Sunday, June 23, 2013

Te Extraño, Perú

As I’m sitting on the couch back in LA, I can't help but miss Peru so much and wish I was back there. 

Although yes, it was cool and great that we had time to do touristy stuff while we were there, I would have to say that my faith was impacted even more through working with the children and churches we were with and even visiting the beauty that is Machu Picchu itself. 

The children of Colegio de Sagrado Corazon!
I’ll start with all the children we worked with. For about four days, we went to this town called Hijos de Grau to work with children and families near this school called Colegio de Sagrado Corazon. 

For the first two days we went house to house and talked to families, told our personal stories to encourage them, and on the second day, we gave away clothing to them. The last two days were working with the kids, teaching them songs, telling them stories, and spending time with them in general. There was one little girl in particular who caught my attention.

On the first day that we arrived at the school, we got to say hi and see the children that we would work with later on in the week. There was one little girl who wore glasses and looked a little cross-eyed. I didn’t really know why, but I thought she was the cutest thing ever. I thought she was just adorable.

The next day, on the third house that we visited, when I walked into that tiny home, there was that little girl. My team and I had visited her family. After talking with the mother and asking her about accepting Christ into her heart and asking for prayer requests, she brought up the little girl.

Her name is Harumi. She is three years old and she was born blind. Since she’s been born, she’s gone through a series of surgeries to fix her vision. So far, she can see with glasses, but her left eye is a little more messed up than the other. Harumi’s mother asked for us to pray for her upcoming surgery that is supposed to fix that eye.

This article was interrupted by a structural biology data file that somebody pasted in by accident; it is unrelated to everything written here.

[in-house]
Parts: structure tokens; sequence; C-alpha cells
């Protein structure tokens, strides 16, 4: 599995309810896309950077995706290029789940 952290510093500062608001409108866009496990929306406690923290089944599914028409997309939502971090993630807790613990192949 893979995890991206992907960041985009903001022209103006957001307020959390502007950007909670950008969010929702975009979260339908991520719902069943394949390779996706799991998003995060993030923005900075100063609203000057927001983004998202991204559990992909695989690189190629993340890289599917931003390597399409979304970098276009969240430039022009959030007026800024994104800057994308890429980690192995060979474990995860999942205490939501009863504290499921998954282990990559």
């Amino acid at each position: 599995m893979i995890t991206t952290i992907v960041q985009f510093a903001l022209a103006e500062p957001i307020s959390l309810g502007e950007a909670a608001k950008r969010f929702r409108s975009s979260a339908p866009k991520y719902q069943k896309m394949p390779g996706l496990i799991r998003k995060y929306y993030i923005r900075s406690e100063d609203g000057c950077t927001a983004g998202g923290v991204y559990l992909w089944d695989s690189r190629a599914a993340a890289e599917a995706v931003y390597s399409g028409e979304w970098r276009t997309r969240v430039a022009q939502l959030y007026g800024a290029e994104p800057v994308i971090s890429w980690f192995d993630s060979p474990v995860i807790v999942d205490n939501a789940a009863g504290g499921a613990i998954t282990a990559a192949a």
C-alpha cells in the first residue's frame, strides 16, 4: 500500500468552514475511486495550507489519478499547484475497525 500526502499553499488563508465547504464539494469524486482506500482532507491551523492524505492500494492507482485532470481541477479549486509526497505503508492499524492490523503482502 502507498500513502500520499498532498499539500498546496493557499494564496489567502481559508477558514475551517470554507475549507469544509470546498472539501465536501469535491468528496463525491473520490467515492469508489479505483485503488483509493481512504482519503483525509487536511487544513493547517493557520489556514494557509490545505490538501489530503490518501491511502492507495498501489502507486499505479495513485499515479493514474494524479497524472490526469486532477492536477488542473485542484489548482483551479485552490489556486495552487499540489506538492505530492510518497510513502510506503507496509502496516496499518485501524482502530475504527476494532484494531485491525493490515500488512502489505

As I heard that story, my heart was hurting for her. The poor little girl has gone through so much in the three years she’s been living and I’m sure that she was scared. What three year old wouldn’t be scared of surgery?

As we prayed for Harumi and her family, I felt this weird feeling in me. I felt that I needed to talk to the little girl.

The ever adorable, Harumi. 
After we were done praying, I took my group leader aside and asked him if I could talk to Harumi, and he said okay. As I was about to talk to her, I could just feel her pain and I started to cry before anything could even come out of my mouth.  I felt the Holy Spirit asking me to give the family a word of encouragement. I needed them to know that she’d be okay someday, if they would just believe that she would. She would one day be completely healed of her vision problems.

Harumi and her mother started crying as well. They knew that it was a hard situation already but they needed to hold on to hope. I later told Harumi that I think she was so beautiful, and she started to cry. At such a young age, I can’t help but think that she feels self conscious of her situation. I can’t even imagine how she must feel everyday as a little toddler, dealing with something like that. She stole my heart and was the most beautiful little girl I had ever seen.